As more consumers buy electric-powered cars, more vehicle charging stations are popping up which are powered by the sun. But a commercially viable solar-powered car, experts say, is still very far down the road. And many engineers say the development of a solar-powered airliner is very unlikely because they don't believe it's possible to build an onboard system that can produce the massive amounts of energy required.
A few tinkerers are coming up with solar-powered scooters and pedal vehicles, like the Elf trike being sold in North Carolina.
Development of Solar Impulse may contribute to better designs of "long-endurance unmanned aerial vehicles," as the Pentagon calls them. Engineers are developing giant solar-powered flying wings that are remote-controlled and designed to remain aloft at high altitudes for weeks, months, or even years -- nonstop. Such machines could be used for scientific research or surveillance, or as relay stations to transmit communication signals across long distances.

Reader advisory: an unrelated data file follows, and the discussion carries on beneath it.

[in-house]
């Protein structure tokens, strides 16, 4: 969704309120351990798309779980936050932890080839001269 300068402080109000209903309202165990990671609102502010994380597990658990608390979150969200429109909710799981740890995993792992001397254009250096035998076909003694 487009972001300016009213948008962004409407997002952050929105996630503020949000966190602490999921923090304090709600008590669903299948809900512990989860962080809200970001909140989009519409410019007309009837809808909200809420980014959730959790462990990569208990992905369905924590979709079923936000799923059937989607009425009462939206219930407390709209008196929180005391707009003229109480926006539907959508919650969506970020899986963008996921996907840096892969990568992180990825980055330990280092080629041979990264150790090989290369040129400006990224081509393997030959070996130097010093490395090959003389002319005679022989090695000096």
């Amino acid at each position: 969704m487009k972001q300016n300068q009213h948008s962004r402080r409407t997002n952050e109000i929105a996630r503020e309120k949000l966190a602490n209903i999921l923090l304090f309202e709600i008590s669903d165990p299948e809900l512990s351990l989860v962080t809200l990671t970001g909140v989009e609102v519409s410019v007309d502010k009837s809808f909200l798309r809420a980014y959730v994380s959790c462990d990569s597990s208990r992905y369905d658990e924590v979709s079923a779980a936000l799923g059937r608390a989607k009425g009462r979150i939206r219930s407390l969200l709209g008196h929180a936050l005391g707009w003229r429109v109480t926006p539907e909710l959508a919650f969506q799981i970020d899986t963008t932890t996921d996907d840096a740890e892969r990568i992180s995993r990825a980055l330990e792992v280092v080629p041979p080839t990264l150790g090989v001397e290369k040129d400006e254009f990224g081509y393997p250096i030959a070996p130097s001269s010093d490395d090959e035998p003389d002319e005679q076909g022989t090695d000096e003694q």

Piccard and Borschberg are looking forward to a future that includes more solar power. In the meantime, they'll be focusing on their plan to circle the globe and their current journey across America. That will include a stop in St. Louis, the hometown of aviation icon Charles Lindbergh.
"I think we share the same spirit," Piccard said of Lindbergh, the first pilot to solo across the Atlantic. Global excitement from that 1927 flight sparked the beginning of a "new cycle," Piccard said, which led to the international airline industry we enjoy today. Piccard hopes Solar Impulse will start a similar cycle that will lead to unimaginable new dimensions in the development of technology.